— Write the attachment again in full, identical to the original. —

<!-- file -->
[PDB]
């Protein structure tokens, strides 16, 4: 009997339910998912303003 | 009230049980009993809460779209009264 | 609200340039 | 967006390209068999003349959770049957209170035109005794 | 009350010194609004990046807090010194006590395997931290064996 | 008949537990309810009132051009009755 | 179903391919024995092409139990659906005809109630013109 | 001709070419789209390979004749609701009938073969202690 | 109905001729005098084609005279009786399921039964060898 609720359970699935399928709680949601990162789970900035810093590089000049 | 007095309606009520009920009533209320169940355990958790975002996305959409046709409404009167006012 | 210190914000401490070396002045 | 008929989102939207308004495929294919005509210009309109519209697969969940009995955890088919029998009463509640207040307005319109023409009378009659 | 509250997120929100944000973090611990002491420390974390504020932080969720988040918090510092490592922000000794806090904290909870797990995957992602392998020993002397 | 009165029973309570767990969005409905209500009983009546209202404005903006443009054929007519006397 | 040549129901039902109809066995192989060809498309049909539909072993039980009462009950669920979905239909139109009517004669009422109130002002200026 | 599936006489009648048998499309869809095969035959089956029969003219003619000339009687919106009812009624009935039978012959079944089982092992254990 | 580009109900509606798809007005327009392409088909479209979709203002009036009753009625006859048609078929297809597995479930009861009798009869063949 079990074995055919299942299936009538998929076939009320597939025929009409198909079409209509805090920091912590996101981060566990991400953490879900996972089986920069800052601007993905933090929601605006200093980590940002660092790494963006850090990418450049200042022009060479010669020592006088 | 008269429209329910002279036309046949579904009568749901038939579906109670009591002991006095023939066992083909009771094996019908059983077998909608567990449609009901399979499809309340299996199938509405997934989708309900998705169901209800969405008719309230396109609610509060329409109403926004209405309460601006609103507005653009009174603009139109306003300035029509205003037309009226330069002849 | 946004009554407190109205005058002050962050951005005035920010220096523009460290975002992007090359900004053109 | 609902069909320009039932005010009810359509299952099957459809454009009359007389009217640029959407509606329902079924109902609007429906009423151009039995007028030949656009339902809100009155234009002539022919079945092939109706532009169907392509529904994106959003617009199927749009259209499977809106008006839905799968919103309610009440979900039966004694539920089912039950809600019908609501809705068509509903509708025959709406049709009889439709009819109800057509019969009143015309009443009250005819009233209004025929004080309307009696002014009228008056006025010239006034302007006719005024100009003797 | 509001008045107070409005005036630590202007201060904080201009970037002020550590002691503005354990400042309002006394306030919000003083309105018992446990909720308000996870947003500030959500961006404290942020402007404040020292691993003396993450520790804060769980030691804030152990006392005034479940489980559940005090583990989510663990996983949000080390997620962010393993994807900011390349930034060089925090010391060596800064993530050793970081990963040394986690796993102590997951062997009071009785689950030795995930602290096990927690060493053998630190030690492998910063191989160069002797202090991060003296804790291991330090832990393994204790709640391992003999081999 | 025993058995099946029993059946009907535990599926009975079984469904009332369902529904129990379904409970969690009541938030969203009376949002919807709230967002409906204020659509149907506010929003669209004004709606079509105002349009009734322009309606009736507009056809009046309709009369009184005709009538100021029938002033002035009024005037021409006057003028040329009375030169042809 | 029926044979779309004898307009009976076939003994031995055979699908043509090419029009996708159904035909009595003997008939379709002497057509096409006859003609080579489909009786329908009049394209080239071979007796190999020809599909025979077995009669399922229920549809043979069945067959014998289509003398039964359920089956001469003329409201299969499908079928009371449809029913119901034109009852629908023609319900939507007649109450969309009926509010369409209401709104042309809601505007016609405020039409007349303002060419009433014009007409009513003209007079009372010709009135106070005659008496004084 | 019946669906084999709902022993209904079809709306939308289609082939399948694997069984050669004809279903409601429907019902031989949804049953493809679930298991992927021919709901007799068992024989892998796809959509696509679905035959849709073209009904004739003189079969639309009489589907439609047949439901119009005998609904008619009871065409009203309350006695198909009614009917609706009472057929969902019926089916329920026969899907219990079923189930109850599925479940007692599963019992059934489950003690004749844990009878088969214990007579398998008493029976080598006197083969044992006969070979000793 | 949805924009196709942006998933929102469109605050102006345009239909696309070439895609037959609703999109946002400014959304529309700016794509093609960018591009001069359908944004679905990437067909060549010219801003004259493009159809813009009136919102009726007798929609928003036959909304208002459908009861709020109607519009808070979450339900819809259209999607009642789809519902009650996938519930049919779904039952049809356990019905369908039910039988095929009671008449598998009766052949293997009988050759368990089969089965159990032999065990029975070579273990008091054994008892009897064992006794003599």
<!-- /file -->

[PDB]
């Protein structure tokens, strides 16, 4: 009997339910998912303003 | 009230049980009993809460779209009264 | 609200340039 | 967006390209068999003349959770049957209170035109005794 | 009350010194609004990046807090010194006590395997931290064996 | 008949537990309810009132051009009755 | 179903391919024995092409139990659906005809109630013109 | 001709070419789209390979004749609701009938073969202690 | 109905001729005098084609005279009786399921039964060898 609720359970699935399928709680949601990162789970900035810093590089000049 | 007095309606009520009920009533209320169940355990958790975002996305959409046709409404009167006012 | 210190914000401490070396002045 | 008929989102939207308004495929294919005509210009309109519209697969969940009995955890088919029998009463509640207040307005319109023409009378009659 | 509250997120929100944000973090611990002491420390974390504020932080969720988040918090510092490592922000000794806090904290909870797990995957992602392998020993002397 | 009165029973309570767990969005409905209500009983009546209202404005903006443009054929007519006397 | 040549129901039902109809066995192989060809498309049909539909072993039980009462009950669920979905239909139109009517004669009422109130002002200026 | 599936006489009648048998499309869809095969035959089956029969003219003619000339009687919106009812009624009935039978012959079944089982092992254990 | 580009109900509606798809007005327009392409088909479209979709203002009036009753009625006859048609078929297809597995479930009861009798009869063949 079990074995055919299942299936009538998929076939009320597939025929009409198909079409209509805090920091912590996101981060566990991400953490879900996972089986920069800052601007993905933090929601605006200093980590940002660092790494963006850090990418450049200042022009060479010669020592006088 | 008269429209329910002279036309046949579904009568749901038939579906109670009591002991006095023939066992083909009771094996019908059983077998909608567990449609009901399979499809309340299996199938509405997934989708309900998705169901209800969405008719309230396109609610509060329409109403926004209405309460601006609103507005653009009174603009139109306003300035029509205003037309009226330069002849 | 946004009554407190109205005058002050962050951005005035920010220096523009460290975002992007090359900004053109 | 609902069909320009039932005010009810359509299952099957459809454009009359007389009217640029959407509606329902079924109902609007429906009423151009039995007028030949656009339902809100009155234009002539022919079945092939109706532009169907392509529904994106959003617009199927749009259209499977809106008006839905799968919103309610009440979900039966004694539920089912039950809600019908609501809705068509509903509708025959709406049709009889439709009819109800057509019969009143015309009443009250005819009233209004025929004080309307009696002014009228008056006025010239006034302007006719005024100009003797 | 509001008045107070409005005036630590202007201060904080201009970037002020550590002691503005354990400042309002006394306030919000003083309105018992446990909720308000996870947003500030959500961006404290942020402007404040020292691993003396993450520790804060769980030691804030152990006392005034479940489980559940005090583990989510663990996983949000080390997620962010393993994807900011390349930034060089925090010391060596800064993530050793970081990963040394986690796993102590997951062997009071009785689950030795995930602290096990927690060493053998630190030690492998910063191989160069002797202090991060003296804790291991330090832990393994204790709640391992003999081999 | 025993058995099946029993059946009907535990599926009975079984469904009332369902529904129990379904409970969690009541938030969203009376949002919807709230967002409906204020659509149907506010929003669209004004709606079509105002349009009734322009309606009736507009056809009046309709009369009184005709009538100021029938002033002035009024005037021409006057003028040329009375030169042809 | 029926044979779309004898307009009976076939003994031995055979699908043509090419029009996708159904035909009595003997008939379709002497057509096409006859003609080579489909009786329908009049394209080239071979007796190999020809599909025979077995009669399922229920549809043979069945067959014998289509003398039964359920089956001469003329409201299969499908079928009371449809029913119901034109009852629908023609319900939507007649109450969309009926509010369409209401709104042309809601505007016609405020039409007349303002060419009433014009007409009513003209007079009372010709009135106070005659008496004084 | 019946669906084999709902022993209904079809709306939308289609082939399948694997069984050669004809279903409601429907019902031989949804049953493809679930298991992927021919709901007799068992024989892998796809959509696509679905035959849709073209009904004739003189079969639309009489589907439609047949439901119009005998609904008619009871065409009203309350006695198909009614009917609706009472057929969902019926089916329920026969899907219990079923189930109850599925479940007692599963019992059934489950003690004749844990009878088969214990007579398998008493029976080598006197083969044992006969070979000793 | 949805924009196709942006998933929102469109605050102006345009239909696309070439895609037959609703999109946002400014959304529309700016794509093609960018591009001069359908944004679905990437067909060549010219801003004259493009159809813009009136919102009726007798929609928003036959909304208002459908009861709020109607519009808070979450339900819809259209999607009642789809519902009650996938519930049919779904039952049809356990019905369908039910039988095929009671008449598998009766052949293997009988050759368990089969089965159990032999065990029975070579273990008091054994008892009897064992006794003599």